My beautiful cross, which along the way I had embellished with gems and flowers, fabrics of perfection and Tsodilo rocks of strong convictions, loosely held, had grown so heavy for me to bear. To see me was not to know me! To do what I once did was what I sought every day, but I knew I had internally given up on all the convictions I once had, and had grown morally lax. And my popular conclusion was a tartly-said accusation against the entire church body, “You failed me! You failed my faith!” My weeping, which was always ready when witnessing injustice or injury to the glory of God was replaced with a hardheartedness that simply meant “I used to care, but I don’t care anymore.” My heart hurt for all those involved in “harsh” church discipline, and a sidelined category of people prompted a resentment to the rest so strong I chose to stay in every Lord’s Day and lick my wounds.
Growing cold like the church of Laodicea is possible for any church in the world today. So many things, ideas and concepts are bombarding the saints with force that could annihilate the faith of grown men. If so, what of young people who don’t want to be always seen with plain knee-length skirts and beret-caps, and second-hand one inch high heels? What of us, whose ears hear the ever sweet invitation to throw away Godly purity, whose ambitions are driven by the world’s definition of success? What of him, with no room to repent, and her, hurt so bad with no desire to ever do so? Most times, when in my solitude I chide believers’ for the things they omit, I have come to realize I’m only scolding myself. Like King David, I am quick to declare guilt on someone else for crimes I also commit. Me, such perfection, and them, failing me.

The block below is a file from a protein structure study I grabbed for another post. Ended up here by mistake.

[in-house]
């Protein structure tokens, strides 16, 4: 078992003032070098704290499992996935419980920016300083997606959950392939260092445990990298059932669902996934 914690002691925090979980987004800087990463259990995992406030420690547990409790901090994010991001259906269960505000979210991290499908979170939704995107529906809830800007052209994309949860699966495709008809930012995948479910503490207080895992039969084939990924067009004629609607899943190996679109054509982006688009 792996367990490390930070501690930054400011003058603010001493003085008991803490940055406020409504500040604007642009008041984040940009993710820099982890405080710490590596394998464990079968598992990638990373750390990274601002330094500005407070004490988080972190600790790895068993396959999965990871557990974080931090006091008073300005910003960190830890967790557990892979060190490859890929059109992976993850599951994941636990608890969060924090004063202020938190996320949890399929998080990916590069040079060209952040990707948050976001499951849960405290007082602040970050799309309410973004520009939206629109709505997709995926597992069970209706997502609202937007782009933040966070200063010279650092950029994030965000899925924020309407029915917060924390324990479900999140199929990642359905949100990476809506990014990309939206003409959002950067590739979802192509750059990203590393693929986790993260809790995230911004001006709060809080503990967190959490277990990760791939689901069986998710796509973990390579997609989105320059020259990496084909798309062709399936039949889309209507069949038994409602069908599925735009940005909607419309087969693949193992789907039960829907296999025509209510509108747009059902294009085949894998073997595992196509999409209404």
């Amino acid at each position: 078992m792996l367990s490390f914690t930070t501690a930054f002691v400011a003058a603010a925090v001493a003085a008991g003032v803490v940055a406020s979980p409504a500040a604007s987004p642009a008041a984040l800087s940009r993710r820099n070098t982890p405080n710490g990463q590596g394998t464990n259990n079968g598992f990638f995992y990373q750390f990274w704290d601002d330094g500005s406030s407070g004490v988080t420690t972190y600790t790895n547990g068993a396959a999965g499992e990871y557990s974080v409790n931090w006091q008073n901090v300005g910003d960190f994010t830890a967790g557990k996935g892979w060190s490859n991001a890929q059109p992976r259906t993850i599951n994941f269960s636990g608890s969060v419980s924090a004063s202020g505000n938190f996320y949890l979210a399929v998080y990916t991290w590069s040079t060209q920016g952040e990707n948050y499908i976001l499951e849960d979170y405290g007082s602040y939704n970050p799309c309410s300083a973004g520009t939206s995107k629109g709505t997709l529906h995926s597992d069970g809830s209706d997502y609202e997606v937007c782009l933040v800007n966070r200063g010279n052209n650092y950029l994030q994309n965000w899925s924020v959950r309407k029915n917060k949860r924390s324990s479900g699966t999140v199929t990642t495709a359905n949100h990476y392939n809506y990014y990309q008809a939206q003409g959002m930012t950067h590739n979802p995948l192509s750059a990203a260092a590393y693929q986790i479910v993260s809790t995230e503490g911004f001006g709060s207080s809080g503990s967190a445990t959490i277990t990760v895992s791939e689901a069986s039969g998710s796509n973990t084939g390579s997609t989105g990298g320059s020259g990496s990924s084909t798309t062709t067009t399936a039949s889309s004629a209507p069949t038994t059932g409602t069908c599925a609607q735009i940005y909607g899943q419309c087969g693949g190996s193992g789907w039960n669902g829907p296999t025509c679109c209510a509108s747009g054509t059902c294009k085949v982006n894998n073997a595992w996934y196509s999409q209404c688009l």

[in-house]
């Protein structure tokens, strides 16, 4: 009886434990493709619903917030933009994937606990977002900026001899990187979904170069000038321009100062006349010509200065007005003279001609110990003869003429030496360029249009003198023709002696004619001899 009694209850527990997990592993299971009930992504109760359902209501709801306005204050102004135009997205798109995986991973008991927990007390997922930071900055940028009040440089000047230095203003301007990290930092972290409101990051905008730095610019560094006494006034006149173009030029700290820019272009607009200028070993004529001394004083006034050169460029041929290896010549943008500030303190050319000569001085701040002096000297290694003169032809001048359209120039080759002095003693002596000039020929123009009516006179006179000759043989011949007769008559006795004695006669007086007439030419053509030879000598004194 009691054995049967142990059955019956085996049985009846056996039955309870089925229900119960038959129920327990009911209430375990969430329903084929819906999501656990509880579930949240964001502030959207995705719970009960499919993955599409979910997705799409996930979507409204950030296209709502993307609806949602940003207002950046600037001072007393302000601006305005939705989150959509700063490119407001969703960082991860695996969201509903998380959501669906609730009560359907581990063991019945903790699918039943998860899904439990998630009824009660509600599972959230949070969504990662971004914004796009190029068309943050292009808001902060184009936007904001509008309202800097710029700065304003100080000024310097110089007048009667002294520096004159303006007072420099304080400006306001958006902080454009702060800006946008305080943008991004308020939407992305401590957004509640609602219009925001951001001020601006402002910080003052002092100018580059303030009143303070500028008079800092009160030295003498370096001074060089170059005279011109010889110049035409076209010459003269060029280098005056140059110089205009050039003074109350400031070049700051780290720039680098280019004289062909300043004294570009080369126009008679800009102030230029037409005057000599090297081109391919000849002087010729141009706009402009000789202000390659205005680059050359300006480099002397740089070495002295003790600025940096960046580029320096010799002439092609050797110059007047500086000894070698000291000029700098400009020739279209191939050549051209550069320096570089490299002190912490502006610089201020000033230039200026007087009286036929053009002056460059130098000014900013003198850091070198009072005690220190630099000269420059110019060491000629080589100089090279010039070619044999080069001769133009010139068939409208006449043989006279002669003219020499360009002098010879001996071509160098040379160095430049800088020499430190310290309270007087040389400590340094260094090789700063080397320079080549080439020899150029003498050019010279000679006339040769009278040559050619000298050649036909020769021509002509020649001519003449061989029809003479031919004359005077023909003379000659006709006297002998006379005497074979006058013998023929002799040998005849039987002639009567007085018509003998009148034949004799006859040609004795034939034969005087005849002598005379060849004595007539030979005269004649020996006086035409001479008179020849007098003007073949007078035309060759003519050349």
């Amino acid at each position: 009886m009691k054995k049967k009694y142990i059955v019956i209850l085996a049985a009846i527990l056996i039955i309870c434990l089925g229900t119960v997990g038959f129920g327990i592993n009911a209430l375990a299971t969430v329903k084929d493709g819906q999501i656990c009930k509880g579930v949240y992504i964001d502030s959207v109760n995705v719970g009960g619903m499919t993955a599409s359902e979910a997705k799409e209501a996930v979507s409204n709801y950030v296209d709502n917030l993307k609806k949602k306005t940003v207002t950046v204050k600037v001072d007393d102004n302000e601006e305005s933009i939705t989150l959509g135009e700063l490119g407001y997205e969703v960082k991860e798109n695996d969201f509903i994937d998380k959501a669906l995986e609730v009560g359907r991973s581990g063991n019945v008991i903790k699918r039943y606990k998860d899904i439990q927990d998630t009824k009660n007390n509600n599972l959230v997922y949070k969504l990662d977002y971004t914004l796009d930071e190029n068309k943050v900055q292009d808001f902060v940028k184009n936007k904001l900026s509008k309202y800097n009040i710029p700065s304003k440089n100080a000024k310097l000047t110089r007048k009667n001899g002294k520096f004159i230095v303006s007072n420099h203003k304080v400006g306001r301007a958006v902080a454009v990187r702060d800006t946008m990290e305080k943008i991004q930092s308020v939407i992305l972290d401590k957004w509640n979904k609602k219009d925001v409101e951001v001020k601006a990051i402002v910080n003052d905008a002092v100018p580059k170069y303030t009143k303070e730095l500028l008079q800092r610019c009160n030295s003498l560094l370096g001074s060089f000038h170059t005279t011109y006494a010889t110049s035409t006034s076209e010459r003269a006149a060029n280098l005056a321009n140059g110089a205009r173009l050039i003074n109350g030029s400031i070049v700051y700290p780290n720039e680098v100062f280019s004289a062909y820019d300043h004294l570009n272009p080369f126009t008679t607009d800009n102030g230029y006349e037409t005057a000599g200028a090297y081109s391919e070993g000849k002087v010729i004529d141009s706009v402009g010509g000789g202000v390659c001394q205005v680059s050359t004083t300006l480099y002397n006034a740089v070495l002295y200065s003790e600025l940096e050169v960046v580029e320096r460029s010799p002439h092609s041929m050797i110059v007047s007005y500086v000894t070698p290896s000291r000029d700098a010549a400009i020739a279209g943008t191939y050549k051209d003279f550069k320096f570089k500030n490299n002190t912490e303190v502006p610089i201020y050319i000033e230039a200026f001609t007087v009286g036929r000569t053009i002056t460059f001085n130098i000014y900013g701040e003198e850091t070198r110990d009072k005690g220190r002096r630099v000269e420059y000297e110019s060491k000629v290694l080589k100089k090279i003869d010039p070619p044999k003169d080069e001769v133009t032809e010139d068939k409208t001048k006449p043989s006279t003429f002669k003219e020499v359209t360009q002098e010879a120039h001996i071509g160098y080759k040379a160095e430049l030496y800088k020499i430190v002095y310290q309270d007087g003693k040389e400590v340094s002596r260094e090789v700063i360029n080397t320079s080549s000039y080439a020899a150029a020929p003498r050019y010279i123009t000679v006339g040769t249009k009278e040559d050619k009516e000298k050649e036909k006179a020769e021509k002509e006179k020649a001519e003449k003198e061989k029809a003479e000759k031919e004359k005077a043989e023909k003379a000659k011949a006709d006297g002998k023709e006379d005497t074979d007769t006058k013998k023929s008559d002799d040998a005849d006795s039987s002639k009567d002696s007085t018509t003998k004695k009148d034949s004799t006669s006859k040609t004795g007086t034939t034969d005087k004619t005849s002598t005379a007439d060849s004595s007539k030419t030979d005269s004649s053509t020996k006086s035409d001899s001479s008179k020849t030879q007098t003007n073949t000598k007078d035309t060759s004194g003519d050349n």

Be zealous therefore, and repent.
Later that evening, my mom and I sat on the veranda, after watering the plants, with the sun setting past the encroaching acacia bushes beside us. In the cool evening’s air, we had conversation that often drifted into silence to savor the short time we have together. I will soon leave home to start my own, my presence in this new home we’ve built will be limited to short visits, and for her, the comfort of knowing a dear beloved is home after a long day of work will disappear. But who would have guessed that I plan to stay around longer, avoiding the love bug, until I have satisfied myself…?
Kindly she asked, “What is hurting you?”
I was tempted to tilt my head in defiance like I always did, ready to sweep pressing matters under the rug, which I did rather artfully, denying myself the chance to speak up and be heard.
Slowly, leafing the croton plant next to me, I said “A lot of things. I’m disappointed.” “In who?” “In myself, in others. I want the eternal rest to come. Life is not fair you know. The Lord can deal harshly with honest men. I don’t get that.” She looked at me coolly, most likely remembering the verses I shared with her a few weeks ago from Revelations 3:19 “As many as I love, I rebuke and chasten; be zealous therefore and repent.”
Of my faith I sought now to pick and choose, and God’s promises, which I had readily embraced before, seemed like a plague I had to avoid, they couldn’t possibly be meant for me. But what is love, friend, if it does not override the storms and sorrows of our lives? If it does not still the doubts and spread balms over our wounds? What is love, if we never get attached? And what is love, if we never return and burn our flames anew? I am so grateful that God in His mercy, stood by me as I navigate the high waters of faith, and is a constant friend even in my rebellious unfaithfulness. I am so grateful.